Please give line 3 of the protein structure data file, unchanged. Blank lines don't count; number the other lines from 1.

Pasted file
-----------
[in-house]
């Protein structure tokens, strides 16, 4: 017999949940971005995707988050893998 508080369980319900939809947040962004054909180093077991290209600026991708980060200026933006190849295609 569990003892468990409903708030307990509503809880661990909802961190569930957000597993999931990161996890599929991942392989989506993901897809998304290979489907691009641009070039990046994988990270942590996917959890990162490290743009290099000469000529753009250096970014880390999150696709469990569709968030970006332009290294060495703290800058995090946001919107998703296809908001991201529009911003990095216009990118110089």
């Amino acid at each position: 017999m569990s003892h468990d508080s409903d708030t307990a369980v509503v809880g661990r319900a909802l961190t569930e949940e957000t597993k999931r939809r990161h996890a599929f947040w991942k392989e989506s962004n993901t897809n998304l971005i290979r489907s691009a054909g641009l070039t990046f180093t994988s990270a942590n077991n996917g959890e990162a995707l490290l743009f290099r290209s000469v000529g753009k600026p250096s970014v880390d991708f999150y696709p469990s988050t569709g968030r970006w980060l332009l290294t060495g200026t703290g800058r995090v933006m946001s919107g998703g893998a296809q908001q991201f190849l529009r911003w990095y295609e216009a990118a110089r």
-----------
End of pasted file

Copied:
């Amino acid at each position: 017999m569990s003892h468990d508080s409903d708030t307990a369980v509503v809880g661990r319900a909802l961190t569930e949940e957000t597993k999931r939809r990161h996890a599929f947040w991942k392989e989506s962004n993901t897809n998304l971005i290979r489907s691009a054909g641009l070039t990046f180093t994988s990270a942590n077991n996917g959890e990162a995707l490290l743009f290099r290209s000469v000529g753009k600026p250096s970014v880390d991708f999150y696709p469990s988050t569709g968030r970006w980060l332009l290294t060495g200026t703290g800058r995090v933006m946001s919107g998703g893998a296809q908001q991201f190849l529009r911003w990095y295609e216009a990118a110089r």